Ambassador claims that his country did not plan to occupy Ukraine

Russia’s ambassador to Japan held a drawn out round table discussion with journalists in English Friday, where he guaranteed that his nation didn’t mean to occupy Ukraine.

Mikhail Galuzin said Russia was safeguarding itself against NATO expansion in Eastern Europe while looking to “neutralize and denazify” its democratic neighbor toward the west, rehashing proclamations made by President Vladimir Putin in a pre-taped war declaration discourse the other day.

Galuzin rehashed unjustifiable cases of destruction against ethnic Russians in the challenged Donbas locale, and said powers were freeing them. He additionally blamed Ukraine for “lauding Nazi cooperationists,” rather than “saints who stopped Nazism,” alluding to NATO countries and Russia respectively.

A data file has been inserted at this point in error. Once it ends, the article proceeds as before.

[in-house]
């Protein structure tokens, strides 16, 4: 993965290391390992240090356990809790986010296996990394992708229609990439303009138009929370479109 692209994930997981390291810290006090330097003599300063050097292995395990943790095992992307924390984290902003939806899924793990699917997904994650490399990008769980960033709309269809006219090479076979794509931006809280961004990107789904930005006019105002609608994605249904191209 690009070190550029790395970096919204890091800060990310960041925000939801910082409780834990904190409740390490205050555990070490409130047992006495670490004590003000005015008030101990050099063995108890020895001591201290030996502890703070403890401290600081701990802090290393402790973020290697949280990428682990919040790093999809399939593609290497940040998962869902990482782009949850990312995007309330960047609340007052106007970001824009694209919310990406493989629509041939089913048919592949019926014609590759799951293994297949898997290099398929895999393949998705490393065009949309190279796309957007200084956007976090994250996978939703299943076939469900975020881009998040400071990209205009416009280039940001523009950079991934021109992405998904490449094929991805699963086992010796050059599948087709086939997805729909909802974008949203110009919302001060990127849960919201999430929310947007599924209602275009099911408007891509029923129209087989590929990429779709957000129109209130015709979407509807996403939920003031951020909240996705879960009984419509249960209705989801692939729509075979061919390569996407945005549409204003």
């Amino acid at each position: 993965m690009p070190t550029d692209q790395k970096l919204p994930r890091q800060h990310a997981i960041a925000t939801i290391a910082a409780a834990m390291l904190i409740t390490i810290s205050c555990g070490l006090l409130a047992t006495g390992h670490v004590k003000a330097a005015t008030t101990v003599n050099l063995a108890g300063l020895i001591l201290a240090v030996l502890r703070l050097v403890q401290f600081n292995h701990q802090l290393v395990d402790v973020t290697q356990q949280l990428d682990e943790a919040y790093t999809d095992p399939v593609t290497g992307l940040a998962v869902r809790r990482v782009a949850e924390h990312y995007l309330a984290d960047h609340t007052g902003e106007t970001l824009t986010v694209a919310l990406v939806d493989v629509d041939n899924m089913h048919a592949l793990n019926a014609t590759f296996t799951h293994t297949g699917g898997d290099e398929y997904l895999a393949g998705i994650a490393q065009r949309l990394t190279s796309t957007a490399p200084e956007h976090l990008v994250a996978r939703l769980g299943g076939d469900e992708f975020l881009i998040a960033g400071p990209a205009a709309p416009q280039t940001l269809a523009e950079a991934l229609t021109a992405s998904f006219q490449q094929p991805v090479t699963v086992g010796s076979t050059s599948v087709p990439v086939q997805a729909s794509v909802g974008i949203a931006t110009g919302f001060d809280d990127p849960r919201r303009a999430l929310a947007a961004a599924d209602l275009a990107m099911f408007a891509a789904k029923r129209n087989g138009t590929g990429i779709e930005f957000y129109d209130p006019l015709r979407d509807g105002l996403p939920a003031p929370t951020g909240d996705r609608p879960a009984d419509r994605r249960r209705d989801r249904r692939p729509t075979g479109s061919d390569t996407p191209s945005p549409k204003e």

Air, land and sea attacks the nation over in districts a long way from Donbas were essential for accomplishing Russia’s security objectives, Galuzin said because of a journalist’s inquiry at the Foreign Correspondents Club of Japan in Tokyo.

Galuzin asserted Russia was just assaulting military focuses in Ukraine, not regular citizens, and said it really depended on individuals of the nation to “chose their future.”

The ambassador invalidated portrayals of Russia’s attack as “war,” considering it a “exceptional activity,” as he continued arguments about the requirement for the intrusion while faulting Ukraine for disregarding a 2014 nonaggression treaty in Donbas. He additionally pummeled far reaching worldwide approvals forced on Moscow, saying they were “extremely hazardous for the international order in view of the UN charter.”

Galuzin discredited the US and said its NATO partners no longer had the “alleged right to figure the international order.”

“This time has effectively elapsed in light of the fact that new focuses of political financial and military power are emerging,” the ambassador said.